'He's already broken that promise...': Ontario still waiting on Ford to deliver paid sick leave, as province asks Ottawa for support

Elisabetta Bianchini
·6-min read

Paid sick leave continues to be a contentious point of discussion in Ontario, with the provincial government now offering to double the Canada Recovery Sickness Benefit (CRSB), if administered by the federal government.

On Monday, The Globe and Mail reported Ontario's Conservative government has requested that the federal government increase the CRSB payment to $1,000 per week, instead of $500 a week, for four weeks, with the provincial government funding the increase.

At a press conference on Tuesday, Prime Minister Justin Trudeau did not express that the federal government will be making that change, but continued to say that Deputy Prime Minister and Minister of Finance, Chrystia Freeland, is working with the province directly.

"As we see the news from Ontario and across the country in places affected by this third wave, our heart goes out to the families facing tragedies, the essential workers in workplaces who are worried about bringing home the virus, who are continuing to need to go to work," Trudeau said. "This is one of the reasons we brought in a federal sick leave program that individuals could directly apply for many months ago."

"We know that it’s an important piece of the puzzle...One of the most efficient ways of doing that is obviously to work through employers, as we have through federally regulated work places, and I know the deputy prime minister is working directly with the province of Ontario to ensure that the right supports get there for people as quickly as possible."

In a statement to CBC News, Katherine Cuplinskas, spokesperson for Freeland, told the news outlet that "when Ontario is ready to mandate sick leave in provincially regulated businesses, as we have done for federally regulated businesses, we will be there to help."

How does the Canada Recovery Sickness Benefit work?

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Employees and self-employed individuals who cannot work because they are sick or need to self-isolate due to COVID-19, or have an underlying health condition that "puts them at greater risk of getting COVID-19," can apply for the CRSB.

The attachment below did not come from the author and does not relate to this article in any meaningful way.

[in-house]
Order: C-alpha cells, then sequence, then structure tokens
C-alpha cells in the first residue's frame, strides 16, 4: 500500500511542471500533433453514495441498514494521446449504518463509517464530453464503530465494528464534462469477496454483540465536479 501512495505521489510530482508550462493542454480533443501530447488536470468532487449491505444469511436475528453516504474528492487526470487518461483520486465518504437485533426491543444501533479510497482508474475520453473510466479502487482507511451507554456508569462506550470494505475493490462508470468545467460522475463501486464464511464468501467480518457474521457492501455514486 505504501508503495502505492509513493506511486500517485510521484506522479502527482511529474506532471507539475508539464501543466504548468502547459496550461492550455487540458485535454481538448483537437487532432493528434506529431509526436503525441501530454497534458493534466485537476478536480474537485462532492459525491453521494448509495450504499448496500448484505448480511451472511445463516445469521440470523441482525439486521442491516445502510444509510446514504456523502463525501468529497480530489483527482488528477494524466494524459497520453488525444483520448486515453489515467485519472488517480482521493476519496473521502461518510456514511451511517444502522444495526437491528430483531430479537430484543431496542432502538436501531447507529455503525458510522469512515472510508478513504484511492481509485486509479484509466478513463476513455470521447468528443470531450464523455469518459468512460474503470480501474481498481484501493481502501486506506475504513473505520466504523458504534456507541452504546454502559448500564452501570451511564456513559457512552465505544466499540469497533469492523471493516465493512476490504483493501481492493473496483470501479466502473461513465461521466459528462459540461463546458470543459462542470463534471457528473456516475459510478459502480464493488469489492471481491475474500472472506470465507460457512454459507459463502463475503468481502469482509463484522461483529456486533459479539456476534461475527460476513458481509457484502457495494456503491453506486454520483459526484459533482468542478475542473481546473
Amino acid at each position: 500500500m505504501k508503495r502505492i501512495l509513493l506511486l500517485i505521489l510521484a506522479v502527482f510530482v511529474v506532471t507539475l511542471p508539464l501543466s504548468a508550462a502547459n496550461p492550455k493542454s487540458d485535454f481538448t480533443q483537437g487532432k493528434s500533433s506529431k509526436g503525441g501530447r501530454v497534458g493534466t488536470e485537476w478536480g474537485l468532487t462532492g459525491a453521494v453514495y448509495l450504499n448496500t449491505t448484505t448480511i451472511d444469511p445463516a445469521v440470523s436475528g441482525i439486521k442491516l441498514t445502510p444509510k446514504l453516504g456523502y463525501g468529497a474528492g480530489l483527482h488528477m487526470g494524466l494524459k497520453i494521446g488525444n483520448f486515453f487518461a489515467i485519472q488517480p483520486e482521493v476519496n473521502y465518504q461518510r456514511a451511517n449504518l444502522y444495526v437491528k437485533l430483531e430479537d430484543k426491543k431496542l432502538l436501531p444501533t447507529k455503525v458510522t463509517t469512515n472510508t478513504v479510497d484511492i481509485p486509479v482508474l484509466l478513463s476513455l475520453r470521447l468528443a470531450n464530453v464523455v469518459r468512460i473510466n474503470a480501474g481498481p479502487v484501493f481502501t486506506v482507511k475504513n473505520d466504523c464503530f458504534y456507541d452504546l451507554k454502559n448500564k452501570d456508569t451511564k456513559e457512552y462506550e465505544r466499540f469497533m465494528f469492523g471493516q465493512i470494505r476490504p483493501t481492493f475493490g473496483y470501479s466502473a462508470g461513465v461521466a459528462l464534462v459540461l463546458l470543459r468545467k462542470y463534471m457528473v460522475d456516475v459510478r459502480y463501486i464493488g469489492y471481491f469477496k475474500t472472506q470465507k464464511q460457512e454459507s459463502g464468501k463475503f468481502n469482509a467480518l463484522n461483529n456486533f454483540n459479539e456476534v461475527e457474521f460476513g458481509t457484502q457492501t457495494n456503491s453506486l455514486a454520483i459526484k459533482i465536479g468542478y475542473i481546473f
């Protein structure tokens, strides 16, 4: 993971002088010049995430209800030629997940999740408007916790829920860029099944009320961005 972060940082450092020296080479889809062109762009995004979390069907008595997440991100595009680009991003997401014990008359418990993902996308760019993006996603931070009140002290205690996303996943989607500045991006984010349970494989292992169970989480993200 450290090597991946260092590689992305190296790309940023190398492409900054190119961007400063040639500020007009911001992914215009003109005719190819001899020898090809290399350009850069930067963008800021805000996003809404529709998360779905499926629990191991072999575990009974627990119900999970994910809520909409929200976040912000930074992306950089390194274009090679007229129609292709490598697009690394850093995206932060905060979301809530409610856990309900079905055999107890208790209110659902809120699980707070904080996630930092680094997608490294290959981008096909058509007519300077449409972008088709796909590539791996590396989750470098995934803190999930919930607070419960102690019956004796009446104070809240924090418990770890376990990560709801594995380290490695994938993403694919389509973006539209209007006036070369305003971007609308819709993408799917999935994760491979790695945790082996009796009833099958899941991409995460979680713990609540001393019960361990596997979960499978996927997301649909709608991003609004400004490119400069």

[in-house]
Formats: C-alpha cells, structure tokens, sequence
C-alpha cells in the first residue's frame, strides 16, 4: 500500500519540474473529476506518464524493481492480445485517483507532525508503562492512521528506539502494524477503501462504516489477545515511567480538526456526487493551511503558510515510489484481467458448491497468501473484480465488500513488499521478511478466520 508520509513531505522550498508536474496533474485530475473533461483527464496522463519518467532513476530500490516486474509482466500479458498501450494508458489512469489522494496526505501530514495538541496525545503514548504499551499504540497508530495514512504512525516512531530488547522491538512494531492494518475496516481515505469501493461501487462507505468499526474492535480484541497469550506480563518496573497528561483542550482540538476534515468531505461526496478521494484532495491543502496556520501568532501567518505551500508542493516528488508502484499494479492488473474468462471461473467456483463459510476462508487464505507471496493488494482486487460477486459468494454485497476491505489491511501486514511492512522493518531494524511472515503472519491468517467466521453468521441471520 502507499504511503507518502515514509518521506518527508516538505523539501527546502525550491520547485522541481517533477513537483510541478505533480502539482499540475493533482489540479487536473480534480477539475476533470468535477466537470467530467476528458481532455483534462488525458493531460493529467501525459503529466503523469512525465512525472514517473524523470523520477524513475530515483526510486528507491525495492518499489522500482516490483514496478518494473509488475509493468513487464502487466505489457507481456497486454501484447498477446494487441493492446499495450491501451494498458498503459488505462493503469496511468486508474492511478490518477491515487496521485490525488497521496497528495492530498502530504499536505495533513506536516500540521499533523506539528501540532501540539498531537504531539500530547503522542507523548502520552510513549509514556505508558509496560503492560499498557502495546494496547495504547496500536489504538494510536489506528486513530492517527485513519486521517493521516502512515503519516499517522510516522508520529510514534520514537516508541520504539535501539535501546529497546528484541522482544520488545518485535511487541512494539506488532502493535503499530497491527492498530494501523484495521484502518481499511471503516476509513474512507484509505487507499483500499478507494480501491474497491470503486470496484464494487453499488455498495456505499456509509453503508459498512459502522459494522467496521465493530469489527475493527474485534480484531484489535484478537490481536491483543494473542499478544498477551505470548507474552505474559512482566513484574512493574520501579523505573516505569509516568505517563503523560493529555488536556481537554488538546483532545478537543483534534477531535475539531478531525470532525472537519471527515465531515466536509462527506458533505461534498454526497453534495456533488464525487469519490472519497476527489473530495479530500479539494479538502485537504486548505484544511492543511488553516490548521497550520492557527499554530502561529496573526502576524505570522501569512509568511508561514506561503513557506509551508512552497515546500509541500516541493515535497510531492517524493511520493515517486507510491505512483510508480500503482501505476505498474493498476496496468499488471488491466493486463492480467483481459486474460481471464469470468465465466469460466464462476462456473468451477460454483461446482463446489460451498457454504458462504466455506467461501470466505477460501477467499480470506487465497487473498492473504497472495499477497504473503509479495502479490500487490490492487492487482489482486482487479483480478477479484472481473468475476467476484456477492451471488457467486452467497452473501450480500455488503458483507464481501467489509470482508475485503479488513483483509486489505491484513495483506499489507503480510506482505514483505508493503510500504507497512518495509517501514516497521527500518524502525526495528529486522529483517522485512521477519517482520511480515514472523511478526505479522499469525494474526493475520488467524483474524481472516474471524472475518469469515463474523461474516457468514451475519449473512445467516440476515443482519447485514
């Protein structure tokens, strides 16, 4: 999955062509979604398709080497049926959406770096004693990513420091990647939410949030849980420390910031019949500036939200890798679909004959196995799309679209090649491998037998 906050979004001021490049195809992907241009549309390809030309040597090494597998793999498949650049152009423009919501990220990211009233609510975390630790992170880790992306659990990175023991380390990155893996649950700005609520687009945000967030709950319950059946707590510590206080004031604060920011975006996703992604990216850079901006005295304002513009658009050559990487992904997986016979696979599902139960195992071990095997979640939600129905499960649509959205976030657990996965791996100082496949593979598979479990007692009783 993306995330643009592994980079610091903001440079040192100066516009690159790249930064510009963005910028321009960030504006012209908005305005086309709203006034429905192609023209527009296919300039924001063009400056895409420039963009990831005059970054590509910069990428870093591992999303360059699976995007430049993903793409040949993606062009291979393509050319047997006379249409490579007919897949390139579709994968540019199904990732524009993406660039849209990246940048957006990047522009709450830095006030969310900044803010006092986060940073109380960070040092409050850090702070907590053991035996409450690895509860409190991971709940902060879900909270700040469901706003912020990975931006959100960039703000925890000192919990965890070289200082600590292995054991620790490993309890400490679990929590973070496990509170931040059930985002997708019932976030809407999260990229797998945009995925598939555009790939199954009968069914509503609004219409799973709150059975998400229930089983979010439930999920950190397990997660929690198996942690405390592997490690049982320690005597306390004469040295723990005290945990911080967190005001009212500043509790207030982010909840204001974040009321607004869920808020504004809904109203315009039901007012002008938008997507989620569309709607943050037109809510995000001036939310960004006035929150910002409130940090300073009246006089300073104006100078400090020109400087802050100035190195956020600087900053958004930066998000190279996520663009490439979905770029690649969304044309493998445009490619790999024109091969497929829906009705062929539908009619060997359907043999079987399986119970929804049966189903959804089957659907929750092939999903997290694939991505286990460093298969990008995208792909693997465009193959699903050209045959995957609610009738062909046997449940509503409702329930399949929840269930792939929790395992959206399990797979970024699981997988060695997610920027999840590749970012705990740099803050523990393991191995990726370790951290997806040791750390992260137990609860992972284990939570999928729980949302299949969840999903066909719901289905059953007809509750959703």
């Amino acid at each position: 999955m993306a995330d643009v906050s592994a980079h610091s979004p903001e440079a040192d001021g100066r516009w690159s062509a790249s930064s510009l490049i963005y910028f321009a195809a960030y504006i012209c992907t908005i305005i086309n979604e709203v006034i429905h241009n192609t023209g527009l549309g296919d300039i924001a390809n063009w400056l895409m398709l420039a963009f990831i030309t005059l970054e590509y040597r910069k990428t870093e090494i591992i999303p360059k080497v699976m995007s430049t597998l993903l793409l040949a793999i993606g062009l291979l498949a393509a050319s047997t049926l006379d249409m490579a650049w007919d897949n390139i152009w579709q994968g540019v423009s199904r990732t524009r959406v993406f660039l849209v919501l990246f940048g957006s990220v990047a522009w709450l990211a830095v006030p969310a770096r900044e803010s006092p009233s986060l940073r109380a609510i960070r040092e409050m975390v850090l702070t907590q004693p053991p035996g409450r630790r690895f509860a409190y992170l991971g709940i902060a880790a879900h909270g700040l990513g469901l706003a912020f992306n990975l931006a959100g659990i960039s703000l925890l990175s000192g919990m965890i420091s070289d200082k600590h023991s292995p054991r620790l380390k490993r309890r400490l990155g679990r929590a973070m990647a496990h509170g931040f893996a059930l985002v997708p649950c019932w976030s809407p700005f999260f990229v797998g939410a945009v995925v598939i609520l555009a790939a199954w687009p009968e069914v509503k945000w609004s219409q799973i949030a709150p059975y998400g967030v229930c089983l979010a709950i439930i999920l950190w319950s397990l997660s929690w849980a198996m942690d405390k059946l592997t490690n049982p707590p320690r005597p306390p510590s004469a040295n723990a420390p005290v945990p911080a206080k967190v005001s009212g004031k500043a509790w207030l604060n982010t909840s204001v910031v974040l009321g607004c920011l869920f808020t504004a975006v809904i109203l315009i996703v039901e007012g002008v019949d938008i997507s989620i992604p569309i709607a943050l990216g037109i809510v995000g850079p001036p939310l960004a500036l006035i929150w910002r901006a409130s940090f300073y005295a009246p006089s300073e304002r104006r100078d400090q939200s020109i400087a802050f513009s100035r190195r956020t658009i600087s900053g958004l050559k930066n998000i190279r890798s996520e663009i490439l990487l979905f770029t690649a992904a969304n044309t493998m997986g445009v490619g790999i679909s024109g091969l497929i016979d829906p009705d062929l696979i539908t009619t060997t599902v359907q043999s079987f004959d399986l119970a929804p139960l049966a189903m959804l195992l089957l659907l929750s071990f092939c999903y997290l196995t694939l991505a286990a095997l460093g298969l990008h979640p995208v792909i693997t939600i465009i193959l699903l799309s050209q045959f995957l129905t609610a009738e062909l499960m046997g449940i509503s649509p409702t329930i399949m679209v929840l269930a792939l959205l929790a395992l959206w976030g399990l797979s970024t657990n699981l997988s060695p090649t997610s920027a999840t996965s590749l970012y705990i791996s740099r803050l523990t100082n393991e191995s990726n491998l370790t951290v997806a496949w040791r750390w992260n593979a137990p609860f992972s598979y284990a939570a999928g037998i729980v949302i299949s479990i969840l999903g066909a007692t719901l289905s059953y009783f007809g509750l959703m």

Each person can receive $500, $450 after taxes, for one week. If an individual's situation extends beyond one week, they need to apply again for up to a total of four weeks.

"If your application requires further validation, processing may take up to four weeks from the time we receive your documentation," the information from the federal government states.

Direct deposit through the Canada Revenue Agency (CRA) can take between three and five business days, and a mailed cheque should arrive in 10 to 12 business days.

What has the Ontario government said about paid sick leave benefits?

Last week, Ontario Premier Doug Ford said his government will be "bridging the gap" in the CRSB, and will work on a solution to "fill those gaps" for everyone in the province.

"I want workers to know, as I have right from the beginning, I will always have your back," the premier said.

Ontario's COVID-19 Science Advisory Table has indicated that paying essential workers to stay home when they are sick, if they have been exposed to COVID-19 or when they need to get vaccinated, is an important component to fighting the virus in the province.

"SARS-CoV-2, the virus that causes COVID-19, spreads when people go to work sick or after having been exposed to the virus," the recommendations from the advisory table read. "Workers who do this, often do so because they have no choice: they must feed their families and pay their rent."

"Compared to other models that appear to have limited spread, the federal program is cumbersome and does not provide enough financial support. An emergency benefit that offers more money, is easily accessible, immediately paid and that, for the duration of the pandemic, is available to essential workers – when they are sick, when they’ve been exposed, need time off to get tested, or when it’s their turn to get vaccinated – will help limit spread."

How are Ontarians responding?

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Following the death of 13-year-old Emily Victoria Viegas, the Children's Health Coalition is calling on the Ontario government to "prioritize" paid sick leave and vaccines for essential workers in hot spots.

"The most effective strategy we have to protect kids is to protect the adults around them," the statement from the Children's Health Coalition reads. "The Ontario government must urgently prioritize paid sick days and vaccines for essential workers in radicalized and low income hot spots."

Ontario NDP Leader Andrea Horwath released a statement on Tuesday saying that Ford is "playing political games with paid sick days."

"Essential workers are still waiting for the paid sick days Doug Ford finally promised last week," the statement reads.

"He’s playing political games, and Ontarians are paying a devastatingly high price. Simply contributing to the federal program will solve none of the problems workers are currently facing. The federal program is not paid sick days, period."

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Ontario Liberal Party Leader Steven Del Duca also tweeted that Ford has "broken that promise" of introducing a paid sick leave program.

Ontarians, including medical professionals, continue to call for the province to legislate a provincial paid sick leave benefit.

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